Canada Geese (c) Nick Truby

Large numbers of geese and ducks are to be seen out on the Closes which is more flooded this year than I can previously remember. It appears that the wildfowl are favouring areas that have not been flooded for some years as there is a wealth of grass seeds and invertebrates that have been lifted out by the water. On the Closes the grass had until very recently been grazed and so there is plenty of short green stuff for Wigeon and geese to graze.
Fieldfare (c) JR

We feel we have seen fewer winter thrushes this year than we remember from previous autumns. It may be that there hasn’t been the usual abundance of Haws and Sloes on the reserve this year, due partly to a very late hard frost last spring. They may already be feeding out on fields as they normally do once the fruit has been consumed.
Goldfinch by the screen (c) JR

With the Starlings in the evenings and the early mornings, the Golden Plovers, Lapwings and Ducks during the day, Otmoor is offering some wonderful spectacles at the moment. For sheer numbers of birds and of course their attendant raptors there is nothing else in the Midlands to match it.
Wigeon over the Flood (c) Bark

Wednesday, 4 December 2019

First weekend of December

Barn Owl (c) Paul Wyeth

Water levels across the moor have continued to rise as the water drains down the slopes from the surrounding woods and fields. The MOD land to the east of the reserve is flooded in a way that we have not seen for over four years. 
Flooding on Noke Sides (c) Tom N-L
There is also significant flooding on the fields to the west of the moor. These fields are attracting large numbers of Wildfowl, Golden Plovers, Lapwings and Gulls. Many of the birds are roosting overnight on the slightly higher and nearly dry parts of these fields, where the surrounding water offers some security from land predators. 
Golden plover (c) Paul Wyeth
Already the very low maxima of wetland species recorded last winter have been overtaken, clearly showing how dependent our wintering birds are on having high water levels.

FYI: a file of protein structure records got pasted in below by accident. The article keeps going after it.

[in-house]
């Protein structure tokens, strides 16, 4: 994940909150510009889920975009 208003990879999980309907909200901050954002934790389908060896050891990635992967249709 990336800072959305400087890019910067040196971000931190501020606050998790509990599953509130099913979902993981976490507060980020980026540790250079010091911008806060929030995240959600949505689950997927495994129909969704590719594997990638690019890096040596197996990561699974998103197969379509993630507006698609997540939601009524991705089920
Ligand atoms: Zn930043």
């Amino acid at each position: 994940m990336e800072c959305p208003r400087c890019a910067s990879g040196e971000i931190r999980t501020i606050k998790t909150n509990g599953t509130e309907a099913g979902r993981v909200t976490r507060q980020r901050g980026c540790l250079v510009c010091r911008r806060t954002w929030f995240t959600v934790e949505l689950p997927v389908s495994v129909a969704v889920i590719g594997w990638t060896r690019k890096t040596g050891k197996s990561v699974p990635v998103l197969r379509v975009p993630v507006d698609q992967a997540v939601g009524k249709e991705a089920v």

Starlings (c) Tom N-L

The Starling roost is once again in full swing and although there is no guarantee that there will be a spectacular swirling murmuration the sheer numbers of birds coming in to roost is impressive just on its own. The sheer biomass of these birds is what draws in the raptors. 

Marsh Harrier (c) Bark
Marsh Harriers and Hen Harriers are regular attendees as are Sparrowhawks and Barn Owls. 

Barn Owls at the roost Above (c) Paul Wyeth and below (c) Tom N-L
This weekend there were four Common Buzzards hanging around the reedbed during the day. They may be looking out for the inevitable overnight casualties amongst the Starlings or perhaps the floods have concentrated their small mammal prey on the higher ground. 

Hen Harrier amid Starlings (c) Paul Wyeth
Grey Herons are stalking across the drier parts of the fields and competing with the Kestrels for the voles that are concentrated there.
Hunting Grey Heron (c) Bark
On Sunday huge flocks of ducks were out on the water of the MOD land. Both Teal and Wigeon flocks around the reserve are approaching one and a half thousand and will probably increase as the floods die down on the surrounding farmland and concentrate the birds in the wetlands. There were almost fifty Pintail recorded on the rspb Webs count last week and we saw them both on Noke Sides and on Saunders Ground. 

Pintail and Wigeon (c) Bark
They are the most beautiful of ducks, streamlined and powerful, as someone commented the other day “the Ferraris of the duck world”
Fieldfares and Redwings are polishing off the few remaining Haws in the hedgerows and in Morley’s (the carpark field) They are in competition with the predominantly male Blackbirds that have taken up “ownership” of particular bushes. 

Redwings (c) Bark
I was told at the weekend that the male Blackbirds we are seeing are European birds and their female counterparts’ winter further south.
Chilly Stonechat by the bridleway (c) Bark

The work last year to repair and stabilise the bund on the northern edge of Ashgrave has proved successful and the holes have been repaired. As a consequence, there is now a significant amount of water out in front of the wetland watch, at present it is largely being used by feral geese but as the winter draws on it will attract more varied wildfowl. 

Goldfinch and Reed Bunting (c) Bark
We have started the winter finch feeding programme alongside the hide and at the water’s edge and it is already drawing large numbers of seed eating birds, principally Reed Buntings and Chaffinches but there is also a smattering of Yellowhammers and Goldfinches. It will be worth looking here for the first Otmoor Bramblings of this  winter.

Frustrating Weasel (c) Bark

There is a Weasel that is holding a territory near the kissing gate and the path to  the first screen. I wasted a good deal of time trying to get a reasonably well focussed picture  of it on both Saturday and Sunday mornings. My camera choosing to  focus on the frosty grass rather than the quicksilver like animal. They are the most agile, active and sinuous creatures and a delight to watch. Otter sightings have tailed off a little of late but there was a sighting reported on Sunday.

Frosty foliage and the new moon (c) Bark